d. An Post – monies in post office accounts are also covered by the Deposit Protection Scheme.

That takes care of the deposit accounts and guarantees. If you as the Lotto winner have a partner (married or civil union) then you can double the above thresholds in cash holdings. Children are different because they will be subject to the Capital Acquisition Tax thresholds.

3. Inheritance/Capital Acquisition Tax, you don’t have to die to give away your money.

a. Parent to child – €335,000 each, tax free

b. Sister/brother, nephew/niece, uncle/aunt, grandchildren - €32,500 each, tax free

c. Everyone else (including me) - €16,250 each, tax free.

4. Charity/philanthropy. In the last five years Warren Buffett has given away €14.7billion and is the #1 philanthropist in the Forbes magazine list. Chuck Feeney had the same philosophy, "giving while living". Maybe you might allocate a minimum of €5 million here, there are many charities struggling so any help will be appreciated.

5. Investment – the stock market has the best returns of any asset class including property. Between 1991 and 2020 the average growth in the S&P 500 Index was 10.72% per annum. Prudence would also dictate that you should invest 10% of your wealth in a precious metal:

a. Gold being the obvious choice and standard. Currently priced at c. €1,641.75 per troy ounce – so 1 stone weight would set you back €367,752. If you wanted to produce a gold statue of Johnny Sexton matching his weight of 90kg, it would set you back €5,211,990! Don’t forget silver, platinum, palladium …

b. Index funds, ETFs, CFDs other sophisticated investment vehicles – you would need expert advice on this.

c. Managed funds are easier to understand and generally have a safety net in the lower numbered funds, they are normally all cash/government and corporate bonds etc therefore a safe haven to retreat to in volatile times.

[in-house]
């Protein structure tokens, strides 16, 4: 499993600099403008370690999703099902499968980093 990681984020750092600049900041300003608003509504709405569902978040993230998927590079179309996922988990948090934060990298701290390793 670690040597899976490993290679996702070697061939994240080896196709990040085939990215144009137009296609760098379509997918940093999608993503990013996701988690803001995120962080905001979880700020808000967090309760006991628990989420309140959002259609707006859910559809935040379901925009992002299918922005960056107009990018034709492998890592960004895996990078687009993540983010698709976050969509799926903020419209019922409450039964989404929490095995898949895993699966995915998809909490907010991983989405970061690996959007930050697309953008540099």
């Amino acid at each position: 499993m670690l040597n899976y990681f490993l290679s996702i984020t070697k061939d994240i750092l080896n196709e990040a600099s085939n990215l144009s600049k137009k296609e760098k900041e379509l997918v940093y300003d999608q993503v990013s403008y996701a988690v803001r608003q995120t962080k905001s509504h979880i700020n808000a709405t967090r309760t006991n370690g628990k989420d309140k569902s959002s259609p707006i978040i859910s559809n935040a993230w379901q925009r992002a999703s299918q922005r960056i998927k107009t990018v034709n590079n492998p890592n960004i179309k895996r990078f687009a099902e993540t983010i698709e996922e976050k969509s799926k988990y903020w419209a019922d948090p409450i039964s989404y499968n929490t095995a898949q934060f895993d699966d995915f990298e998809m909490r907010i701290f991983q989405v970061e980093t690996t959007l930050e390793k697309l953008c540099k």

d. Alternative investments or your favourite collectibles:

  • Art (last November, artist Peter Doig, 62, sold his 1990 painting "Swamped" inspired by the film Friday the 13th and set a new world record for his work at £30million - €35.7million!)
  • Wine investment (the most expensive bottle of Burgundy and the most expensive bottle of wine ever sold was paid for a bottle of Romanée-Conti (1945) for a mere $558,000 - €493,805!)
  • Antiques (The Pinner Qing Dynasty Vase, a piece of Chinese pottery, sold in 2010 for $72.95million – €64.56million)
  • Rock 'n roll memorabilia (Kurt Cobain’s 1993 MTV Unplugged guitar – a 1959 Martin D-18E – sold only last year in LA for $8.013million - €7.09million)
  • Numismatics or philately
  • Scripopoly
  • Cryptocurrencies (a real punt)

There you have it – all sorted, safe and happy for the rest of your life… or are you? Having advised several lotto winners, the key is to find good solid, trusted advice without any vested interests from the adviser….

For more information click on John Lowe's profile above or on his website.

The views expressed here are those of the author and do not represent or reflect the views of RTÉ.